“You can make it through!” I coaxed. There was enough room for him to walk through, he was just nervous. Even if there wasn’t, he could easily move the basket because it was empty. I called him again, to no avail. He was nervous, he wanted to come, but he was too uncomfortable to get through.

I wasn’t asking my dog to do anything drastic, but I knew he was uncomfortable. So I moved the basket so he could come to me without being nervous.

You might say to yourself, “What a stupid dog! What was he so afraid of?” You might say it’s ridiculous- and you’re probably right, but I would say that more often than we realize, you and I are like my overly-nervous dog.

And for the record, it’s not just us. I’ll give you two examples.

First Gideon. God was calling Gideon in Judges 6 and 7, to lead the people of Israel out of bondage. Gideon was a bit frightened. Did you know, that God didn’t get angry with Gideon when Gideon was afraid. He knew Gideon’s heart. Gideon wanted to serve, Gideon wanted to obey. God made a way. God proved himself many times. First, His angel miraculously produced fire and consumed a meal Gideon had prepared. Then God did not one, but two miracles involving the morning dew and a fleece. And finally, without Gideon even asking, God told Gideon if he was afraid, he should go down to the enemy camp. In the camp, Gideon overheard that the enemy was scared of him!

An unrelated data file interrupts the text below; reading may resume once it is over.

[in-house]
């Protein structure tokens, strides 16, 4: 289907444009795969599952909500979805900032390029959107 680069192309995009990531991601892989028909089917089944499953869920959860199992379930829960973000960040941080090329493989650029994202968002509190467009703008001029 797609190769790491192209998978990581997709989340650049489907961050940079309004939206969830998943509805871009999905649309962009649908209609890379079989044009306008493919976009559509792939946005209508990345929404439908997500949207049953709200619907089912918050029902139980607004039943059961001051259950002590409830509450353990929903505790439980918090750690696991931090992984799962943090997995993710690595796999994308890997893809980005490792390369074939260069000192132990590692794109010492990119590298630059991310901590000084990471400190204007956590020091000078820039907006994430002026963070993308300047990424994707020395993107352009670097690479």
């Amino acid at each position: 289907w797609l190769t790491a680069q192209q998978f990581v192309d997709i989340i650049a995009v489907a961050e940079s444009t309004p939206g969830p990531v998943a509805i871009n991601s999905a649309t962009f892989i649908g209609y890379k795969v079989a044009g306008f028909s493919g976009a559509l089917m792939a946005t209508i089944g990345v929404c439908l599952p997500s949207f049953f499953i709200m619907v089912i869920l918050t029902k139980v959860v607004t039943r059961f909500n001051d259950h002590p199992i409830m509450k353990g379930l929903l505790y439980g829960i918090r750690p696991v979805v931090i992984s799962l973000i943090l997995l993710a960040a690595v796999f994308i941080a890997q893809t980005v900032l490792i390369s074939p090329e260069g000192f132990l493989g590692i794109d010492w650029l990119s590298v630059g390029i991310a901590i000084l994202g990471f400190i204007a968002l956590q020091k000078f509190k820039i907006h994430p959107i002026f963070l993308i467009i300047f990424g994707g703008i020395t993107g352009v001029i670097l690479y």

Talk about patience, God was extremely patient with Gideon.

Second Moses. God called to Moses out of a burning bush. A bush. That was perpetually on fire. That was not being destroyed by the fire. I’m sure you heard the story. But honestly, Moses was still skeptical of God’s plans. Moses had a lot of questions. A lot. Almost 30 verses in Exodus are dedicated to God answering all of the doubt and insecurities that Moses had. At the very end, Moses is still uncomfortable, and God does get angry with him, but it is important to note that Moses literally asked God to find someone else at this point. Up until then, God answered every single doubt and insecurity Moses brought up.

With my dog, I could have yelled at him. Told him he was a bad dog. And sternly ordered him to come. But I didn’t. I moved the basket to make him comfortable, and my dog ran over- we had a great time.

And with us, it is very similar. God is King of the universe. He doesn’t have to help us. It is our duty to obey Him. If He orders us to do something, we should fall in line whether or not we are afraid. But isn’t it a blessing to know, that there are times when God makes allowances for our fears and insecurities. He knows we are frail. He knows we are weak. He knows we are afraid.

God knows our hearts, and He loves us. Isn’t it a blessing to know that He prepares a way for us to follow Him. He didn’t have to do all those miracles for Gideon. And He didn’t have to answer all of Moses’ fearful questions.

God had made it possible for them to obey Him. He had already moved the mountains. They were still hesitant, so He moved the molehills too.

“Like as a father pitieth his children, so the LORD pitieth them that fear him. For he knoweth our frame; he remembereth that we are dust.” Psalm 103:13-14